During this same period, Brecheret was responsible for the idealization of the Monumento às Bandeiras, popularly known as ’empurra-empurra,’ installed near Ibirapuera Park as part of the celebrations of the IV Centenary of the Foundation of the City of São Paulo to be held in 1954. Important emphasis must be given to the overlaps between these two artistic works developed, in part, simultaneously. While the Monumento às Bandeiras is one of the most popular and talked about in the city, the Monument to Duque de Caxias remains little known and appropriated by the population, despite its gigantic size. Another point of comparison lies in the integration of monuments with their surrounding landscape. If the Monumento às Bandeiras is a good example of urban integration between the work and its surroundings, the other is very impaired in this aspect, mainly because it towers over 20 meters above ground level, in addition to being covered by the treetops and the tall buildings that surround it. Finally, it is worth pointing out that one of the complications for the delivery of the Monument to Duque de Caxias is directly related to the construction of the ’empurra-empurra’ and the prioritization of funding for the latter for the IV Centenary festivities. Soon, we realized that, even getting some attention and adherence from the São Paulo population, the nationalist pride was still neglected in relation to the valorization of pride and of the local references linked to the bandeirantes.

In turn, the location of the Monument to Caxias was the biggest impasse in its development, resulting in almost 15 years of delay between its completion and inauguration. Brecheret’s initial intention was for the monument to be installed in a wide-open space where it could be observed from different angles and levels, suggesting Praça das Bandeiras in Vale do Anhangabaú. However, this place was blocked by the Pro-Monument Commission given the strong connection of the place with the golden period of the São Paulo coffee oligarchy and the political hegemony of the State of São Paulo during the Café com Leite Republic, a fact that opposed the instrumentalization of the Monument as a unifying symbol coveted by its proponents. The Commission, which included the engineer and former mayor Francisco Prestes Maia, defended in turn its implantation in Largo Paissandú, foreseeing the demolition of the church Nossa Senhora do Rosário dos Homens Pretos and the reformulation of the area as part of the road remodeling project of the central region which had begun years earlier as part of the Plano de Avenidas initiative. After protests and a lot of resistance from the black community, they decided to install the Monument to Caxias in the tiny Praça Princesa Isabel, which underwent a redevelopment and expansion project in order to adapt to the dimensions and aesthetic attributes that the imposing monument demanded.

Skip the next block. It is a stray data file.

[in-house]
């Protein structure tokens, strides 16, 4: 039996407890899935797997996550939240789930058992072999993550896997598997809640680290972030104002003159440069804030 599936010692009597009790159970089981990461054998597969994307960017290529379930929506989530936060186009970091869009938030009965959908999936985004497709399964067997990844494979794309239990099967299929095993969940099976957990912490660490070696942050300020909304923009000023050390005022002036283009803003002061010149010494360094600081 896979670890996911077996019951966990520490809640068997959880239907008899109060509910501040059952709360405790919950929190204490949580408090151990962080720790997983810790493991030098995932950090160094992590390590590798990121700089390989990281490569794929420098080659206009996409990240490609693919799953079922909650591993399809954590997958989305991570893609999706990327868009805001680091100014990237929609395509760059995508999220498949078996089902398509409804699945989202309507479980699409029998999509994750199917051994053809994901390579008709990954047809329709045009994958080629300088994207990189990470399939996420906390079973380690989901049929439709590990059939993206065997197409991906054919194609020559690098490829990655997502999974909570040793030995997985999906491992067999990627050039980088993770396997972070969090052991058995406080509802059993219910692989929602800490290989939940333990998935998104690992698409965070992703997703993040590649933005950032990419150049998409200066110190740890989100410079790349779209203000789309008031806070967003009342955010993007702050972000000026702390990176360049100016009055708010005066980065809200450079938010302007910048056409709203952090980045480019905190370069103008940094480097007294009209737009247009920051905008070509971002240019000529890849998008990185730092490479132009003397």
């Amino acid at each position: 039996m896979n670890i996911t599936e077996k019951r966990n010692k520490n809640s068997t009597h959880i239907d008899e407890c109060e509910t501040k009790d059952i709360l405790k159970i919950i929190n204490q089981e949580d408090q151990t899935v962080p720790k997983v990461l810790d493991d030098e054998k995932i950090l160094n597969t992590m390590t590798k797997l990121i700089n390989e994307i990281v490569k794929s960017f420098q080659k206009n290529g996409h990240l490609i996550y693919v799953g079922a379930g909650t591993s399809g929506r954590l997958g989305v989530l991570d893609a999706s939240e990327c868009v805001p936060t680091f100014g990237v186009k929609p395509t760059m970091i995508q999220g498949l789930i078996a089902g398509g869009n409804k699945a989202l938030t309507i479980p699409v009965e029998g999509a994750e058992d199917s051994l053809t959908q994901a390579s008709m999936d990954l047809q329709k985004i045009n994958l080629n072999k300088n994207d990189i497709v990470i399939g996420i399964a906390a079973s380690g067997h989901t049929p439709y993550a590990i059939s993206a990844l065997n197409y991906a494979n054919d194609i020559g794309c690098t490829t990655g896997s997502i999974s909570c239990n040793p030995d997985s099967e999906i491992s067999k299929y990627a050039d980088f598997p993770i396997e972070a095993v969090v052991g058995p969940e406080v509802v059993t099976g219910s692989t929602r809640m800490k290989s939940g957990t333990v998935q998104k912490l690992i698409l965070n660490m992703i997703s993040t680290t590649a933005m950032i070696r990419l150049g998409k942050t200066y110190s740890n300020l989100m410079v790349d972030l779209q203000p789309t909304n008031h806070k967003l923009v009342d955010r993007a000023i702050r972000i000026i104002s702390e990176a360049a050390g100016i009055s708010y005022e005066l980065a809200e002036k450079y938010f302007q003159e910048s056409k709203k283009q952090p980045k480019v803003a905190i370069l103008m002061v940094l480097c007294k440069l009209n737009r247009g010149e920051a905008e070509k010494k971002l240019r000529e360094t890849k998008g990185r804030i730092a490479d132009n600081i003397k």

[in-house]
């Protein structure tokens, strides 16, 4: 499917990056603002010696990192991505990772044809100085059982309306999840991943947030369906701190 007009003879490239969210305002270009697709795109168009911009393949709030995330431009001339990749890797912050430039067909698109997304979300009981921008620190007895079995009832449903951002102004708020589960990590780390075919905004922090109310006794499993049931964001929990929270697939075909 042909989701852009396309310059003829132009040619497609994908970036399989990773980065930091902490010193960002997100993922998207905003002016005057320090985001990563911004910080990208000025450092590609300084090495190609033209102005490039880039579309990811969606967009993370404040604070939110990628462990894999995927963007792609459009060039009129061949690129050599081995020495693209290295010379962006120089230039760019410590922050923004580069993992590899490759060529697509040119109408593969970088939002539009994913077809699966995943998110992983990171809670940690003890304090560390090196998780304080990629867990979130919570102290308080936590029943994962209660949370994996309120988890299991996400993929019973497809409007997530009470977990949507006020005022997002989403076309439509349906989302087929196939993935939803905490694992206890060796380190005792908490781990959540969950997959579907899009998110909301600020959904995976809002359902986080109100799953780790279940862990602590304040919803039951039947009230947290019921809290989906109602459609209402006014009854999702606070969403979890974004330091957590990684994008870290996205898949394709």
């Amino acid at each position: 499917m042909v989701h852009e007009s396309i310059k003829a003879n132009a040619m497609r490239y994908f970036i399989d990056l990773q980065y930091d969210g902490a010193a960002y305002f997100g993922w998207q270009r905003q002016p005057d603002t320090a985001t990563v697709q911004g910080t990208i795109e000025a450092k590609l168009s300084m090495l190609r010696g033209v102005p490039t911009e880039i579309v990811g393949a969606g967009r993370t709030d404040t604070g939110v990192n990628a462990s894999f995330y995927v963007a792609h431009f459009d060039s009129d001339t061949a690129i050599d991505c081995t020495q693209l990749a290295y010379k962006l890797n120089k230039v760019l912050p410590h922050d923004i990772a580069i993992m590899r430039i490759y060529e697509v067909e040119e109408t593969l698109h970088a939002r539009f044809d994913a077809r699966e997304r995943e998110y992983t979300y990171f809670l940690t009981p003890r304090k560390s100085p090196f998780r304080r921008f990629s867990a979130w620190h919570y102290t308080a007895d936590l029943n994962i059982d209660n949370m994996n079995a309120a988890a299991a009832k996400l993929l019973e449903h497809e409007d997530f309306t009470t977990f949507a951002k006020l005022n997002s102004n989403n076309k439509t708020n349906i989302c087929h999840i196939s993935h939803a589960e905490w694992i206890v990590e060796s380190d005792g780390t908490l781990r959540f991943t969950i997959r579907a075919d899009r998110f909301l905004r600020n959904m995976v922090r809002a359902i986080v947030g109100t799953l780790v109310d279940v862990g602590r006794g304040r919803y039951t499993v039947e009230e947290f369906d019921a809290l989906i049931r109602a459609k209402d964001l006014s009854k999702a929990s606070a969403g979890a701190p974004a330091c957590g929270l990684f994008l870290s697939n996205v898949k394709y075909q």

The artwork was finally inaugurated in 1960 without having developed any relationship with the square and its surroundings during its elaboration process. This symbolic distance remains to this day, 60 years later, with an almost-forgotten monument in the middle of one of the most socially vulnerable regions of the city of São Paulo, known as ‘cracolândia.’

In 1991, the monument was vandalized by an army soldier protesting for better pay. A bomb hit and damaged the sculpture group that depicts the Battle of Itororó. In 2021, during the coronavirus pandemic, the Monument to Caxias was used as a setting for a photomontage by the artist Isabela Vida Moreno, who proposed a critical reflection, on both the city’s monuments and the country’s pandemic reality.


  1. Ana Carolina Fróes Ribeiro; Fábio Lopes de Souza Santos. Tradição, nacionalismo e modernidade: o monumento Duque de Caxias. 2006.Universidade de São Paulo, São Carlos, 2006.
  2. Fabrício Santos. A Igreja de Nossa Senhora do Rosário dos Homens Pretos como Monumento do Povo Negro na Cidade de São Paulo. IV Simpósio Brasileiro Online de Gestão Urbana. 2020. Unesp.
  3. Site Folha de São Paulo. Acervo Folha. ‘Monumento a Duque de Caxias’.
  4. Site Obras de Arte em Logradouros Públicos, Dep. de Patrimônio Histórico de São Paulo, artigo ‘Monumento a Duque de Caxias’.
  5. Site São Paulo Antiga, artigo ‘Monumento a Duque de Caxias’.